Lindsey Waldon of The Blues and Greys

The sun radiated across the field and the faint sounds of eager, young musicians filled the park, as Lindsey Waldon of The Blues and Greys shared her backstory and future goals. From growing up in northern California to pursuing her career in Santa Barbara, music has always been a huge part of Waldon’s life. Her indie-centered songwriting and vocal skills have earned her many opportunities, including her band’s opening spot in KJEE’s Summer Round.

As she sat down to talk with us about her experiences, upcoming performances, and the band’s new EP, Waldon murmured, “Its so hot out. I just really wish I had an Otter Pop.”

Royce Blevins: What did you eat for breakfast this morning?

Lindsey Waldon: Coffee. Black. Two sugars.

RB: Do you ever wish you were behind an instrument as opposed to being the singer?

LW: I spent a lot of time as a musician behind a piano or guitar or bass. It became a security blanket. Now that I’ve grown into this band and gotten comfortable, I enjoy not having to play an instrument–I can be more expressive as just the singer

Jaden Gill: You are the daughter of a working jazz singer. Did growing up around a jazz influence you music style today?

Lindsey Waldon of The Blues and Greys

LW: Yes, absolutely. My mom has been singing jazz since she was 12 years old. You can totally hear it in my voice; there are some moments when I have to hold back.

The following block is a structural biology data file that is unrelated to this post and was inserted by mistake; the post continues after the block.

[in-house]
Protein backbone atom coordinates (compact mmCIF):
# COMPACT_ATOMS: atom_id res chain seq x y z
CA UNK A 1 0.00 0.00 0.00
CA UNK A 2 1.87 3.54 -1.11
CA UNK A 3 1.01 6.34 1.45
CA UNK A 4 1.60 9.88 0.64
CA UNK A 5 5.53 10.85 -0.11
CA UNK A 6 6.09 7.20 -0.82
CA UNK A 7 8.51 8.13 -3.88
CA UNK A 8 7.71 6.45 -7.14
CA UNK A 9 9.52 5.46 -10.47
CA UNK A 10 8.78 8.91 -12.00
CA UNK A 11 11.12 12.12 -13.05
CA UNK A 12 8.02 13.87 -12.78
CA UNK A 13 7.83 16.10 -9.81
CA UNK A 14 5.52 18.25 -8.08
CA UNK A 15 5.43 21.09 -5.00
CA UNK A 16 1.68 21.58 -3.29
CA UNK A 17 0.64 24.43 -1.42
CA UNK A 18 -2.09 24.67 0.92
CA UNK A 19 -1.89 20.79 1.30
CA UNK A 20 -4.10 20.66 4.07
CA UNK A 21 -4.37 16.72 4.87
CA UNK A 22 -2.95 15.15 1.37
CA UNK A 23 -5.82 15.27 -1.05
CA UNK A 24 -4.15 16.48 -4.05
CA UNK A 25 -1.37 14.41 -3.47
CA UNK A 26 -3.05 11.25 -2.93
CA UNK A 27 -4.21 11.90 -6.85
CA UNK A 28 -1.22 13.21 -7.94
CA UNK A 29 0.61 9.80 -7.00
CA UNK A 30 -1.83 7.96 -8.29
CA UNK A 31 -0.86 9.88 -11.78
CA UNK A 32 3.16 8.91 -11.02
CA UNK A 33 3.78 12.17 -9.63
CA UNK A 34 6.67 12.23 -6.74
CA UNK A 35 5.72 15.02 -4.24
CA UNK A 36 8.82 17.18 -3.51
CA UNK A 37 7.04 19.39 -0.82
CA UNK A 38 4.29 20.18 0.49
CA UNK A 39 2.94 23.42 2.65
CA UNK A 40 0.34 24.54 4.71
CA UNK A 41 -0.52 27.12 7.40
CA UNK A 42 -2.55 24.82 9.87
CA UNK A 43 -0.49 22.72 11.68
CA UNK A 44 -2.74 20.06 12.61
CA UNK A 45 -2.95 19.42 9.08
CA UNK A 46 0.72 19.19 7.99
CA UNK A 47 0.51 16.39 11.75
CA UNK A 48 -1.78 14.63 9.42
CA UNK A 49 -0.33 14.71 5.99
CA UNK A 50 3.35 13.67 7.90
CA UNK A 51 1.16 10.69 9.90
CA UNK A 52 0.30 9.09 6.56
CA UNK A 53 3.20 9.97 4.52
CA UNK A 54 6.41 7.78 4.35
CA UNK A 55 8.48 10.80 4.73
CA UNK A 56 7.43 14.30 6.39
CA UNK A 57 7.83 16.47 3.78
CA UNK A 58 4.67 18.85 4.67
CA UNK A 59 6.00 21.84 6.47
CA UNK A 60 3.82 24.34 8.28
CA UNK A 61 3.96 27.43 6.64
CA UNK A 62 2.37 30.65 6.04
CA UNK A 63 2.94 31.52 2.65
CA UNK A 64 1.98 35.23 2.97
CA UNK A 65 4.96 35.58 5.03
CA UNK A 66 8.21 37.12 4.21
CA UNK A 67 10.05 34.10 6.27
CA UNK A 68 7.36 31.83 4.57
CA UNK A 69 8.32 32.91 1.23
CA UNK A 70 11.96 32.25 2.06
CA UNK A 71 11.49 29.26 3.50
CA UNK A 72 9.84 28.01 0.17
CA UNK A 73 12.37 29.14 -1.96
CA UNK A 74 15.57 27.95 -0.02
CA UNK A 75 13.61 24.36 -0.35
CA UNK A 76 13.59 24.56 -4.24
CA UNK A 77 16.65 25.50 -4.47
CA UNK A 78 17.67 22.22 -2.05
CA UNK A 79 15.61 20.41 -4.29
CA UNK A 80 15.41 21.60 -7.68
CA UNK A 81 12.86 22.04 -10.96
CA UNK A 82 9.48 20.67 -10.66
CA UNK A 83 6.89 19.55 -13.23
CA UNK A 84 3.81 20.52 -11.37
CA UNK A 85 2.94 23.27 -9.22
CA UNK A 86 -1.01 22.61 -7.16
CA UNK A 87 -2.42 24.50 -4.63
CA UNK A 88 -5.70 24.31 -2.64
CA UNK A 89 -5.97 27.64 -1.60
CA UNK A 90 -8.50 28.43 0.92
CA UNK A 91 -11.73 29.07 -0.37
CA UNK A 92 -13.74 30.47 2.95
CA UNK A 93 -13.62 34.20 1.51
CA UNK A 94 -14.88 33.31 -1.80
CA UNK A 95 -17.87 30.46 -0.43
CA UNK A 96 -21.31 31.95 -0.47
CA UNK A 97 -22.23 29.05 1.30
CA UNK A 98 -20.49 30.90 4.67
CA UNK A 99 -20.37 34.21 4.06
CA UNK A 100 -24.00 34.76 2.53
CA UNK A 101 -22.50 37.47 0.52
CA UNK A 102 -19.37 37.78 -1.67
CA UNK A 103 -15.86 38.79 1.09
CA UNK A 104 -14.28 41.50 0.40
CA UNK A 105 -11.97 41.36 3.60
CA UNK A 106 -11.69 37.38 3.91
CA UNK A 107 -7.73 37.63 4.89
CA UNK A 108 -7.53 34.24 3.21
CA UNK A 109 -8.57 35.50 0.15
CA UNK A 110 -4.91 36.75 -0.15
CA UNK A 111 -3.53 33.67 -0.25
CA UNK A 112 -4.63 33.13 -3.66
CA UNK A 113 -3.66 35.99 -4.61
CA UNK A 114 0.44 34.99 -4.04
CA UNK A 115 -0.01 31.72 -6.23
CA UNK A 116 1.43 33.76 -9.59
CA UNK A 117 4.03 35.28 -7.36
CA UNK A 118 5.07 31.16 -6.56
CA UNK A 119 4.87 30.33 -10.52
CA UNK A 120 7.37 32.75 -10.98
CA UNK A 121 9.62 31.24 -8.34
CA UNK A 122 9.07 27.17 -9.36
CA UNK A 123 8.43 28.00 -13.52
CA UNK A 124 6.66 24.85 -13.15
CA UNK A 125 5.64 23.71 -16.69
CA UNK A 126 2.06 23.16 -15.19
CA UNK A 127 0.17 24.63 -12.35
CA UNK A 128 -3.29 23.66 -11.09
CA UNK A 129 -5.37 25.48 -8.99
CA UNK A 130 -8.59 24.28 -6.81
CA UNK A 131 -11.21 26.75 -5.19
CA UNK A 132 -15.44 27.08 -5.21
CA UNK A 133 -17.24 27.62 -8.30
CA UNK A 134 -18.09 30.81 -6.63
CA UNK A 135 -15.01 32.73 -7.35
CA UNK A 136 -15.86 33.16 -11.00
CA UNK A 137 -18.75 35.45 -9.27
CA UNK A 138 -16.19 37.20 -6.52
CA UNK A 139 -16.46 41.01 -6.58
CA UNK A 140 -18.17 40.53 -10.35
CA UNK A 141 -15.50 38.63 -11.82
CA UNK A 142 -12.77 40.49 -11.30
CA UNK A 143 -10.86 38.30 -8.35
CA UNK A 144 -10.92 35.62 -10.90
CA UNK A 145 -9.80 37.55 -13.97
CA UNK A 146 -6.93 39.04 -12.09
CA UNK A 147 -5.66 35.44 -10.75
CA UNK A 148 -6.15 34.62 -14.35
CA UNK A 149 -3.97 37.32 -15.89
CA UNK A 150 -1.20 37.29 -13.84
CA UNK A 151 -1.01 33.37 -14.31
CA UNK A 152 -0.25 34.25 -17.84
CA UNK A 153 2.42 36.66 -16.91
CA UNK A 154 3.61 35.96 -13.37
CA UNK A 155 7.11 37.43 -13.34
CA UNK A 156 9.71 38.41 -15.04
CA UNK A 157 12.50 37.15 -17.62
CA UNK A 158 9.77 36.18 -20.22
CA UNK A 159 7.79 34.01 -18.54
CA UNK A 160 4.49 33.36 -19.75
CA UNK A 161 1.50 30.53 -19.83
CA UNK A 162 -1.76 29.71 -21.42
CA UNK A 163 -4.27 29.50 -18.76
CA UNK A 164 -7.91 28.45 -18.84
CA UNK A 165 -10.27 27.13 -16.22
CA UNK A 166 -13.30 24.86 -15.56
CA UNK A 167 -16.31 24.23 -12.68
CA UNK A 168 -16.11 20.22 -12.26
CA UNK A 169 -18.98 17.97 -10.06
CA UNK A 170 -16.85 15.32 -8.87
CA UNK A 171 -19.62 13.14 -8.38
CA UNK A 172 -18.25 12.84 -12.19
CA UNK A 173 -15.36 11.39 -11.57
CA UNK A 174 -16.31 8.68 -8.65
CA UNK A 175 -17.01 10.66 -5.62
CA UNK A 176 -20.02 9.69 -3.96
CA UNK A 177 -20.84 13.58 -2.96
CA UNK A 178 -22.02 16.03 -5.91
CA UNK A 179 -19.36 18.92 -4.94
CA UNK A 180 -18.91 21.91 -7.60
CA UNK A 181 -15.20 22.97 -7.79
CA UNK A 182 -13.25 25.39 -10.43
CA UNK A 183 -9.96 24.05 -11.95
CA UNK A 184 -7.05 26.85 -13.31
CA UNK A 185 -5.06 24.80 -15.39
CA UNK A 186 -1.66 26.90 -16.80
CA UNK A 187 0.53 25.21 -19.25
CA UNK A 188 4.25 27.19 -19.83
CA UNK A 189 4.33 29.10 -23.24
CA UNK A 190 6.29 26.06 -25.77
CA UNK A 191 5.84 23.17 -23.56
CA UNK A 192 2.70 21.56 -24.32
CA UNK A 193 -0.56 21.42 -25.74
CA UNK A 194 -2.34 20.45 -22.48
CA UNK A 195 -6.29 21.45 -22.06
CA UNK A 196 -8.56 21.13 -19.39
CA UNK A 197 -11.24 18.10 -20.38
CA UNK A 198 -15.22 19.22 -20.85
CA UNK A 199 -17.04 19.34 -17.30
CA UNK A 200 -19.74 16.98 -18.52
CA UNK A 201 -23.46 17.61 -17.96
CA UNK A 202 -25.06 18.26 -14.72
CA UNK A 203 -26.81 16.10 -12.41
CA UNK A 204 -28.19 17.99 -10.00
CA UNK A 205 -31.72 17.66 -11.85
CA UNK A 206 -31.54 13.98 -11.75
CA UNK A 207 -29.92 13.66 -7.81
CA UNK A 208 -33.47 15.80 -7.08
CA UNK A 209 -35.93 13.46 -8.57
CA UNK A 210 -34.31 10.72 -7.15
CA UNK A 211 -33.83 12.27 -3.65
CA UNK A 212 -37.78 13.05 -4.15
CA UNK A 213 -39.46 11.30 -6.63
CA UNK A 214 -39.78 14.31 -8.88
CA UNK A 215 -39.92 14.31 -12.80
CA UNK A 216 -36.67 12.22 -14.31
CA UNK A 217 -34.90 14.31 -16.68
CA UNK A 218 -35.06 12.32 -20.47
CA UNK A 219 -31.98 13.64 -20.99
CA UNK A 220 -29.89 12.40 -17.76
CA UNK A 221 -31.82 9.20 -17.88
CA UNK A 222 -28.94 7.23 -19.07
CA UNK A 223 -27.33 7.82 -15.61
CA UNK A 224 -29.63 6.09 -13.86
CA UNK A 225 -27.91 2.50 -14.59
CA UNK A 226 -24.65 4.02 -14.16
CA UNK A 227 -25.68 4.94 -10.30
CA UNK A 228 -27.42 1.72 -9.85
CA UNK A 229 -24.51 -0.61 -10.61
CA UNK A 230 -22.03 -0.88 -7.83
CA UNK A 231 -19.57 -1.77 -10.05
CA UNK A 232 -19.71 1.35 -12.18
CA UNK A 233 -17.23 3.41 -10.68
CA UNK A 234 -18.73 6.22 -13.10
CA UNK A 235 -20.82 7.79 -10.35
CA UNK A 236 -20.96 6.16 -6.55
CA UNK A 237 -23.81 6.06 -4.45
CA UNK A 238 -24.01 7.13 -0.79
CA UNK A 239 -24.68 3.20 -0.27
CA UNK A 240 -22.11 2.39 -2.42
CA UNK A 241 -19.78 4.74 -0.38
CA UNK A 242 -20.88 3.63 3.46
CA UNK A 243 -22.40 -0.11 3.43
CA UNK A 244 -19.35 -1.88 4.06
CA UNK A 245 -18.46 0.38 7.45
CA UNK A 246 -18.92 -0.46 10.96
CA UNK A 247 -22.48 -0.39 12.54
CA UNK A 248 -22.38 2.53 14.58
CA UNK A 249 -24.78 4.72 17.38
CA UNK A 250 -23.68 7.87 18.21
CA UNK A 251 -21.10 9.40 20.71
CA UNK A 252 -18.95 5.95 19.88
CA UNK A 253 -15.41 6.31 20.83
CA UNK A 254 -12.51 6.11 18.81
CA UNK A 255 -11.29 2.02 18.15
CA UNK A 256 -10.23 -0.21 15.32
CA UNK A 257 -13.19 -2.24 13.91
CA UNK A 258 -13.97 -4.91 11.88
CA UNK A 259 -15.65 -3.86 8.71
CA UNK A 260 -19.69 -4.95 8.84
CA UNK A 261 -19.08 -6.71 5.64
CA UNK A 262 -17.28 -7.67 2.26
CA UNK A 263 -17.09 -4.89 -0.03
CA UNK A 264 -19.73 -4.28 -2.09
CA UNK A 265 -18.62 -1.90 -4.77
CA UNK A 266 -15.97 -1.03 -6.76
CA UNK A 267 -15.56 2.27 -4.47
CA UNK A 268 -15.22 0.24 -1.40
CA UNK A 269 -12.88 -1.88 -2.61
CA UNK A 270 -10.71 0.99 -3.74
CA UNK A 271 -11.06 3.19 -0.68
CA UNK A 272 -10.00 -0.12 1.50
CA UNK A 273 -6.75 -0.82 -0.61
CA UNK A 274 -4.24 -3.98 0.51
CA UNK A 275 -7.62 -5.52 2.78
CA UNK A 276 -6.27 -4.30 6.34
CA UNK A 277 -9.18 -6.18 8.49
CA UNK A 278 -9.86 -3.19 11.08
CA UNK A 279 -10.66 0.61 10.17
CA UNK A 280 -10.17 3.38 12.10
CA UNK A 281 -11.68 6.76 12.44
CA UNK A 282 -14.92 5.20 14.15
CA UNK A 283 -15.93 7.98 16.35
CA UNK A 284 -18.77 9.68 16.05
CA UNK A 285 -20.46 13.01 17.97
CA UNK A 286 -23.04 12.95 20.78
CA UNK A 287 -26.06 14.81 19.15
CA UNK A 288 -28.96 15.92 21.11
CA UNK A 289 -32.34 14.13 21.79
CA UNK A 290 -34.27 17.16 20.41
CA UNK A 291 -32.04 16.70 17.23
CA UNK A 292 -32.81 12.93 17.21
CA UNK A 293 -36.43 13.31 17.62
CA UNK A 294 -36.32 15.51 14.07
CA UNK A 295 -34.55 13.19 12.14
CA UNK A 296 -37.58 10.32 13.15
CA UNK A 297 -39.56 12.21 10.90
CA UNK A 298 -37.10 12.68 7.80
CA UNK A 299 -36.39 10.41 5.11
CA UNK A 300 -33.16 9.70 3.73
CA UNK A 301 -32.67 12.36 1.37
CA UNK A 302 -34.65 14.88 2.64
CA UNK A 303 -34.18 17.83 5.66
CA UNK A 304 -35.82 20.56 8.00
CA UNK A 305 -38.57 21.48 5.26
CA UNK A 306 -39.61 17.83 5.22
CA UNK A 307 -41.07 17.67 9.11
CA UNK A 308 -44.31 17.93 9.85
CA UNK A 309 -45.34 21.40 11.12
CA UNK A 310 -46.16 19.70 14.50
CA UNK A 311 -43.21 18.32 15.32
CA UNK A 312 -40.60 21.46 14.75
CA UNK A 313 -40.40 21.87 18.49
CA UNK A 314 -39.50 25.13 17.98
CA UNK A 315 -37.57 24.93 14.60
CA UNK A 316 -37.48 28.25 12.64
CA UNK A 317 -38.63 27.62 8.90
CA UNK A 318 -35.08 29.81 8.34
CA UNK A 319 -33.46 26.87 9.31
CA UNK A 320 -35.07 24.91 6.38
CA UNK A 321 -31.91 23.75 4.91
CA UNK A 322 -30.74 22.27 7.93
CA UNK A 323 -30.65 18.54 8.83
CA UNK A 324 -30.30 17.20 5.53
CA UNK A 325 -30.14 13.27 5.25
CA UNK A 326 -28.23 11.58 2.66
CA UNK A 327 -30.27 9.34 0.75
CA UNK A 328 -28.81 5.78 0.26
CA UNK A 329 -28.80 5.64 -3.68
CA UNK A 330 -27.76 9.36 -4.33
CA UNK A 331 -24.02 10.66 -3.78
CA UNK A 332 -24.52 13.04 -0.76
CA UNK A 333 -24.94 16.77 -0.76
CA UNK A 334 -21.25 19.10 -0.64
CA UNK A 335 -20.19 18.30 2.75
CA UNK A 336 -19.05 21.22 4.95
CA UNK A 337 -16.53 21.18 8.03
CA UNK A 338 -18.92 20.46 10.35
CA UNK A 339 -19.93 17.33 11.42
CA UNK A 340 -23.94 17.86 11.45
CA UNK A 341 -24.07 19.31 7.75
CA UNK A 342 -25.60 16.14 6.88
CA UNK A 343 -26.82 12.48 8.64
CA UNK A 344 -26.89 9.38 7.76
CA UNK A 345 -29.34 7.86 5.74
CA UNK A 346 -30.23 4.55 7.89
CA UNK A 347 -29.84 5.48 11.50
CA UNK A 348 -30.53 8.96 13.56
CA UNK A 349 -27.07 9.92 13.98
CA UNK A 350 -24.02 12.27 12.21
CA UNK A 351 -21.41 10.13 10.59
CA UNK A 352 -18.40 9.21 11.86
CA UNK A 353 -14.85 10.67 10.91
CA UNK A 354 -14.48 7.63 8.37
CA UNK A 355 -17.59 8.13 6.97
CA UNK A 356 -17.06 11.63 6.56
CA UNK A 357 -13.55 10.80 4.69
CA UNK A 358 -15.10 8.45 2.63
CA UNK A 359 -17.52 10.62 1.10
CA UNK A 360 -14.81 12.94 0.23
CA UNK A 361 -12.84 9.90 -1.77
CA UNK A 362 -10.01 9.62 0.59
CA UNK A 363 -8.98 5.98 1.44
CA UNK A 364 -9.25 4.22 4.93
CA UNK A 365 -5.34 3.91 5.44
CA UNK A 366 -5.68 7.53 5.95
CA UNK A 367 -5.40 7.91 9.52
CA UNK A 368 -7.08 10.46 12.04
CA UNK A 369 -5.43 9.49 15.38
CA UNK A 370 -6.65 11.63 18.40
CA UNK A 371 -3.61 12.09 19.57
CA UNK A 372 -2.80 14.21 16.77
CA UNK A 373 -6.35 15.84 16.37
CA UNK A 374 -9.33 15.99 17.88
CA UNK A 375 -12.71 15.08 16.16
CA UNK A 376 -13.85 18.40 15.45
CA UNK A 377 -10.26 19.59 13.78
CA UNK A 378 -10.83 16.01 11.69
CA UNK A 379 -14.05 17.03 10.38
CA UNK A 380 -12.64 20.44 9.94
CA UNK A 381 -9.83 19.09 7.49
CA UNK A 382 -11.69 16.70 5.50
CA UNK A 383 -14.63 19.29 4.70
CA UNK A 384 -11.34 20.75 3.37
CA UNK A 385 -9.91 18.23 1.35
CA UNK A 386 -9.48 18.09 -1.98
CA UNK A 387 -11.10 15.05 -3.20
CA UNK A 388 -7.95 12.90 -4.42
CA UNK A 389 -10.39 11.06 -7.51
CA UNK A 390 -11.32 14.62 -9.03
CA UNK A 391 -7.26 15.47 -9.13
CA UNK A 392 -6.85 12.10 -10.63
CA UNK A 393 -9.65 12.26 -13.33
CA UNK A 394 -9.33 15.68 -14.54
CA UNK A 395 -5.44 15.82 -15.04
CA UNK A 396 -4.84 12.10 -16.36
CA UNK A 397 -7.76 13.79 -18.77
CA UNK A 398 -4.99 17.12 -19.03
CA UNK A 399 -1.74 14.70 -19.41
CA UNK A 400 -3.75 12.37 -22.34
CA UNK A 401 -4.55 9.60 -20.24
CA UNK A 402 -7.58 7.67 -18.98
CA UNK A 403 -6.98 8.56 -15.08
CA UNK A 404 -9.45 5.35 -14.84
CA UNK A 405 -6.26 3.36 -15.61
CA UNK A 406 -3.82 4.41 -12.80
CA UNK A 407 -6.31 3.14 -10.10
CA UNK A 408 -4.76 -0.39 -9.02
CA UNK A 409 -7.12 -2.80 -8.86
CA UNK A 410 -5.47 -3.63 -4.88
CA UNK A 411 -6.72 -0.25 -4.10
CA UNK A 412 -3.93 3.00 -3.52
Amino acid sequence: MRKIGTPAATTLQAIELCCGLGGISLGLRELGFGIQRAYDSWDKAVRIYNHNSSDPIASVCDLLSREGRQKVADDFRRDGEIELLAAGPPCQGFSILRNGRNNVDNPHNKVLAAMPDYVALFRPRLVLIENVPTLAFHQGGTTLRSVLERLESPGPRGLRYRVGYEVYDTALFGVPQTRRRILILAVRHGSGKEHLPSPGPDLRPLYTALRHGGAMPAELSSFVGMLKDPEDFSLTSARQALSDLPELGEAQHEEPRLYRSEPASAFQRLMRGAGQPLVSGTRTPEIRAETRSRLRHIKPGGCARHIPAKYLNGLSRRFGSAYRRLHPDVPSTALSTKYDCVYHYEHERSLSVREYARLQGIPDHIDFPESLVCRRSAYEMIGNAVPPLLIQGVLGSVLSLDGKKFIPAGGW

RB: What drew you to Santa Barbara?

LW: I couldn’t tell you why I picked Santa Barbara. It was like I closed my eyes and put my finger on a map.

RB: On May 17 your band is playing the Santa Barbara Bowl Summer Roundup. How confident are you singing in front of big audiences, as opposed to in a studio?

LW: I would actually say I’m more confident singing in front of audiences. When I’m on stage I’m filled with so much energy and adrenaline, I kinda get lost in it all.

JG: Has it always been like that for you?

LW: I used to hide behind my instruments, I was very nervous on stage. Then a switch just flipped in me.

RB: How would you describe your style? Does it resonate your musical persona in anyway?

LW: I definitely dress a bit more dark, more rock and roll. That’s just something I gravitate toward. I wouldn’t say my music is super dark, [but] its definitely moody.

RB: How many tattoos do you have? Which is your favorite?

LW: I thought I had 20, but I tried counting the other day and I think I have 19. The girls at Girls Rock love to count them, weekly. I love all my tattoos, but I guess I’d have to say my ice cream tattoo is my favorite.

JG: Based on your experience with The Blues and Greys, as well as Little Indian, would you say its easier to be a solo artist or in a band?

LW: They’re so different to me. In a band you have to be big on teamwork, sharing, and communication, verses a solo artist who makes all decisions.

JG: Have you been pleased with the reaction your EP has received so far?

LW: For the little exposure its gotten I think its been well received. But I’m really excited about the new EP to be honest, we’re feeling confident.


The Blues and Greys will open the KJEE Sumer Roundup Sunday, May 17. They also have a headline show Friday, June 19, at SOhO (ages 21 and up). For more information, visit or The Blues and Greys Facebook

Royce Blevins (age 12) and Jaden Gill (age 14) are part of the Girls Rock SB program.


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